We know D.C. Get our free newsletter to stay in the know.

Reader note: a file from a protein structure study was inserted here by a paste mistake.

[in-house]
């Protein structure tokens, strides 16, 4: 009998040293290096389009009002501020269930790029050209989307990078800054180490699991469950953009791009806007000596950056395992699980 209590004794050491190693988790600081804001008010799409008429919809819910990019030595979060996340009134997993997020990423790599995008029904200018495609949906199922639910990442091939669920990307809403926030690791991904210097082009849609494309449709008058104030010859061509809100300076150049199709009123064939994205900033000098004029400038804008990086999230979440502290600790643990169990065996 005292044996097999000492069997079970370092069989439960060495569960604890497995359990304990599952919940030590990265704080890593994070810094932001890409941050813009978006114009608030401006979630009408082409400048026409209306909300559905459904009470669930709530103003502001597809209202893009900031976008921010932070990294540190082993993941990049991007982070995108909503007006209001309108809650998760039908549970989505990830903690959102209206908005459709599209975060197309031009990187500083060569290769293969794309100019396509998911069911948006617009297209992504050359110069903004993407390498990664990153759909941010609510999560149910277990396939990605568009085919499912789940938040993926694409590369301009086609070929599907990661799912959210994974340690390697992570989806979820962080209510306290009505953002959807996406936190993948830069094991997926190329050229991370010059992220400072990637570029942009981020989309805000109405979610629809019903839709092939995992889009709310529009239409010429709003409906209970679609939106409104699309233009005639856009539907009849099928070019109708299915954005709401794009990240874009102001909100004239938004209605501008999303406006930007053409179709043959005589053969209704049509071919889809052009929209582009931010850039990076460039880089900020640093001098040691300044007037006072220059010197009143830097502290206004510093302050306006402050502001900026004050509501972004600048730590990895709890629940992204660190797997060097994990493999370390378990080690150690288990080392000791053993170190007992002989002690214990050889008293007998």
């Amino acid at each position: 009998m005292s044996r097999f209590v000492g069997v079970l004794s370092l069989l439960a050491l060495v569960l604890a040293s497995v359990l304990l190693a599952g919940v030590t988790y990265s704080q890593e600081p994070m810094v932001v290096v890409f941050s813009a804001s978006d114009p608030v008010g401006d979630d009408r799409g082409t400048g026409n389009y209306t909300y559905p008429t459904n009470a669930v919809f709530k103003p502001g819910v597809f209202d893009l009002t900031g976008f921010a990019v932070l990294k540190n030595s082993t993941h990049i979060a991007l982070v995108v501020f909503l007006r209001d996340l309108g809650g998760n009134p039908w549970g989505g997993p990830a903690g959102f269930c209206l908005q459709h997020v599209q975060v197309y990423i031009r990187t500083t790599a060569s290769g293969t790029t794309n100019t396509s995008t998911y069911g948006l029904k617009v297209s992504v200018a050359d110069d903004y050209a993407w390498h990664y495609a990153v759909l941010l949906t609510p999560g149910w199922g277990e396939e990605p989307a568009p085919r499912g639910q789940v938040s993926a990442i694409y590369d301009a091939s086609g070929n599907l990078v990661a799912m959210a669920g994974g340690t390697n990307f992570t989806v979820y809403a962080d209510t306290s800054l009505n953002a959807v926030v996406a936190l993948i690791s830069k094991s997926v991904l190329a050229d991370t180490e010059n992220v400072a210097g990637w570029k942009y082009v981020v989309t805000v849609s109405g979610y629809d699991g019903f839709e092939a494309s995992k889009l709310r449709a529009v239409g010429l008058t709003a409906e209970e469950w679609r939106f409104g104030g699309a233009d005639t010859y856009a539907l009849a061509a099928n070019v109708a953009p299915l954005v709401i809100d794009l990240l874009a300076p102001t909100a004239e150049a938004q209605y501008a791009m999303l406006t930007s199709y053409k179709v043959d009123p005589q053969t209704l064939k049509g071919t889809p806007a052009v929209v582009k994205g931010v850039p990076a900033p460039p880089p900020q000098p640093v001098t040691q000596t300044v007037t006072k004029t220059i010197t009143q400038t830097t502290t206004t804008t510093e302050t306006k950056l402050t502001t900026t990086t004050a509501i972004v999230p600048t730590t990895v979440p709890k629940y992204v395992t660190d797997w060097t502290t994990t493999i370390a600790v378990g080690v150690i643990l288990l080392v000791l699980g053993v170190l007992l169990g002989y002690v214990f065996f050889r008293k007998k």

In Europe, disco didn’t die; it got cheap and electronic. At first, like stateside dance funk, it was made by live musicians. But as drum machines and synthesizers became available, producers became drawn to the fact that Rolands and Linns neither required cigarette breaks nor belonged to unions, making records much less expensive to produce—guaranteeing a constant stream of new tunes to pack dance floors in Italian resorts. Confuzed Disco collects tracks from Bologna’s Italian Records, where, like with most of the burgeoning “Italo disco” scene of the late ’70s and early ’80s, dance music was stripped to its barest elements. Lyrics and musical innovation were afterthoughts, and Italo artists often recorded under various aliases—or in the case of Den Harrow, four vocalists recorded as one artist. The result was upbeat, somewhat disposable, but often impeccably produced club tracks that had a futuristic, slightly smutty optimism. A.I.M’s “So Evil (Close to the Edge),” which kicks off the compilation, sports a gigantic drum sound and must have had a big effect on New Order, because bits of it sound exactly like “Shell Shock,” that group’s 1986 contribution to the Pretty in Pink soundtrack.The Pet Shop Boys and ’80s popsters like Laura Branigan borrowed heavily from Italo, as the melodramatic up-tempo pop of Fawzia’s “Please Don’t Be Sad” makes clear: It’s roughly like a Diana Ross wannabe singing with Like a Virgin–era backing tracks. Likewise, the beginnings of techno can be heard in the stiff electronics of A.I.M.’s “Thailand Seeds,” where hammering synths, dense hand claps, and inhumanly rigid rhythms mirror the futuristic rock and melodics of Kraftwerk. While Confuzed Disco has some hilarious ESOL moments (“I am longing for my wishes to be realized on a young young girl” the rapper on N.O.I.A.’s “Do You Wanna Dance?” tells us), it can be revelatory, too: The punky Hi-Fi Bros. instrumental “The Line” and the James Chance–like jerky wiggler “Going Underground” by Gaz Nevada are both agitated enough to show that Italo wasn’t strictly about hedonistic idiocy. Oddly, the modern remixes of Italo tracks that make up Confuzed’s second set fall a bit flat, ending up harsh and abstract. That’s probably because the real joy of Italo disco is its plangent vapidity—the fact that it emerged as an unlikely roots music, foreseeing the dance-music assembly line, isn’t nearly as interesting as trying to figure out how a song called “Call Me Mr. Telephone” can touch your soul by moving your body. —John Dugan